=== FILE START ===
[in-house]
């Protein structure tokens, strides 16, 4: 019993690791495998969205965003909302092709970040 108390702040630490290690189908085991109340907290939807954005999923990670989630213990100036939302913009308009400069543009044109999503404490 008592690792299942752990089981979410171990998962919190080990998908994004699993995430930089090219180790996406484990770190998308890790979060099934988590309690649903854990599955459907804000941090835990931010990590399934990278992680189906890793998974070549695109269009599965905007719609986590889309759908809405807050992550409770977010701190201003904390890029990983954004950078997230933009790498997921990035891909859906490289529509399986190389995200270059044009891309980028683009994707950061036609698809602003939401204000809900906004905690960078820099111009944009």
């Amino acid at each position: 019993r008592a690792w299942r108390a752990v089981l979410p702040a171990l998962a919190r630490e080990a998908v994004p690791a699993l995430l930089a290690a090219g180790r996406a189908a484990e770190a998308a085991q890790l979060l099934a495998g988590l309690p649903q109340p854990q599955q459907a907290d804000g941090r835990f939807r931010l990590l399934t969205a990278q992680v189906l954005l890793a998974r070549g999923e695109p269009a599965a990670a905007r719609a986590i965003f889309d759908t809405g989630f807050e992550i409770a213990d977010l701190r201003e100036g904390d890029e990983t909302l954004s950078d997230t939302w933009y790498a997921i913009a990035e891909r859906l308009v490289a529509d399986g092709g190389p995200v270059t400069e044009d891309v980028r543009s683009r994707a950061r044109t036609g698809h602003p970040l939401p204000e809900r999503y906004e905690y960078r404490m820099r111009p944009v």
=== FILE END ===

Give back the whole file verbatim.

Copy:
[in-house]
């Protein structure tokens, strides 16, 4: 019993690791495998969205965003909302092709970040 108390702040630490290690189908085991109340907290939807954005999923990670989630213990100036939302913009308009400069543009044109999503404490 008592690792299942752990089981979410171990998962919190080990998908994004699993995430930089090219180790996406484990770190998308890790979060099934988590309690649903854990599955459907804000941090835990931010990590399934990278992680189906890793998974070549695109269009599965905007719609986590889309759908809405807050992550409770977010701190201003904390890029990983954004950078997230933009790498997921990035891909859906490289529509399986190389995200270059044009891309980028683009994707950061036609698809602003939401204000809900906004905690960078820099111009944009």
């Amino acid at each position: 019993r008592a690792w299942r108390a752990v089981l979410p702040a171990l998962a919190r630490e080990a998908v994004p690791a699993l995430l930089a290690a090219g180790r996406a189908a484990e770190a998308a085991q890790l979060l099934a495998g988590l309690p649903q109340p854990q599955q459907a907290d804000g941090r835990f939807r931010l990590l399934t969205a990278q992680v189906l954005l890793a998974r070549g999923e695109p269009a599965a990670a905007r719609a986590i965003f889309d759908t809405g989630f807050e992550i409770a213990d977010l701190r201003e100036g904390d890029e990983t909302l954004s950078d997230t939302w933009y790498a997921i913009a990035e891909r859906l308009v490289a529509d399986g092709g190389p995200v270059t400069e044009d891309v980028r543009s683009r994707a950061r044109t036609g698809h602003p970040l939401p204000e809900r999503y906004e905690y960078r404490m820099r111009p944009v």